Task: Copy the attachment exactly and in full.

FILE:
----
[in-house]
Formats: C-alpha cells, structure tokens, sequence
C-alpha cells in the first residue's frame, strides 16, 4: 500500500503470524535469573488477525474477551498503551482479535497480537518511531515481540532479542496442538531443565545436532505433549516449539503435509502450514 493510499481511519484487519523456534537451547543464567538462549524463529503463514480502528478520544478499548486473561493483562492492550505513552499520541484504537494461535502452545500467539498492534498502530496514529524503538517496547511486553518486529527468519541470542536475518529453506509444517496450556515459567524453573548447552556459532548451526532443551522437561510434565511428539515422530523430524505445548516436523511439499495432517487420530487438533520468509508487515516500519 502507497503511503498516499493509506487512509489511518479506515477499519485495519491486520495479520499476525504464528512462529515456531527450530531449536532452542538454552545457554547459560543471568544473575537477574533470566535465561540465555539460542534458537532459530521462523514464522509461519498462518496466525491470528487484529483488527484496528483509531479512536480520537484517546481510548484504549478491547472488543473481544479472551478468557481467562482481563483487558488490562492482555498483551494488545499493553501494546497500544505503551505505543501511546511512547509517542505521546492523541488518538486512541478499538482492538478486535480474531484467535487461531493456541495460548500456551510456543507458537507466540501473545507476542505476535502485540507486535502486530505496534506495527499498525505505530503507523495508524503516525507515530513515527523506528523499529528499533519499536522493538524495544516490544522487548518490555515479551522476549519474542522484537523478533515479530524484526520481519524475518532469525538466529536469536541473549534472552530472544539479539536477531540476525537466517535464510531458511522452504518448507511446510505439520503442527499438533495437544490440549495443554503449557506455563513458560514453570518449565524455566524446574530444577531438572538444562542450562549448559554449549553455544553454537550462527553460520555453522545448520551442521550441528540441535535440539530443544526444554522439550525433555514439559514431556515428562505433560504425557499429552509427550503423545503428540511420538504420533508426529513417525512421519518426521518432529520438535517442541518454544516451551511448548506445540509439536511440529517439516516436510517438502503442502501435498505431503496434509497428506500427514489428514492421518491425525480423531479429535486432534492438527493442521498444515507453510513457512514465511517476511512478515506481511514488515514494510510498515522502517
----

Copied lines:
[in-house]
Formats: C-alpha cells, structure tokens, sequence
C-alpha cells in the first residue's frame, strides 16, 4: 500500500503470524535469573488477525474477551498503551482479535497480537518511531515481540532479542496442538531443565545436532505433549516449539503435509502450514 493510499481511519484487519523456534537451547543464567538462549524463529503463514480502528478520544478499548486473561493483562492492550505513552499520541484504537494461535502452545500467539498492534498502530496514529524503538517496547511486553518486529527468519541470542536475518529453506509444517496450556515459567524453573548447552556459532548451526532443551522437561510434565511428539515422530523430524505445548516436523511439499495432517487420530487438533520468509508487515516500519 502507497503511503498516499493509506487512509489511518479506515477499519485495519491486520495479520499476525504464528512462529515456531527450530531449536532452542538454552545457554547459560543471568544473575537477574533470566535465561540465555539460542534458537532459530521462523514464522509461519498462518496466525491470528487484529483488527484496528483509531479512536480520537484517546481510548484504549478491547472488543473481544479472551478468557481467562482481563483487558488490562492482555498483551494488545499493553501494546497500544505503551505505543501511546511512547509517542505521546492523541488518538486512541478499538482492538478486535480474531484467535487461531493456541495460548500456551510456543507458537507466540501473545507476542505476535502485540507486535502486530505496534506495527499498525505505530503507523495508524503516525507515530513515527523506528523499529528499533519499536522493538524495544516490544522487548518490555515479551522476549519474542522484537523478533515479530524484526520481519524475518532469525538466529536469536541473549534472552530472544539479539536477531540476525537466517535464510531458511522452504518448507511446510505439520503442527499438533495437544490440549495443554503449557506455563513458560514453570518449565524455566524446574530444577531438572538444562542450562549448559554449549553455544553454537550462527553460520555453522545448520551442521550441528540441535535440539530443544526444554522439550525433555514439559514431556515428562505433560504425557499429552509427550503423545503428540511420538504420533508426529513417525512421519518426521518432529520438535517442541518454544516451551511448548506445540509439536511440529517439516516436510517438502503442502501435498505431503496434509497428506500427514489428514492421518491425525480423531479429535486432534492438527493442521498444515507453510513457512514465511517476511512478515506481511514488515514494510510498515522502517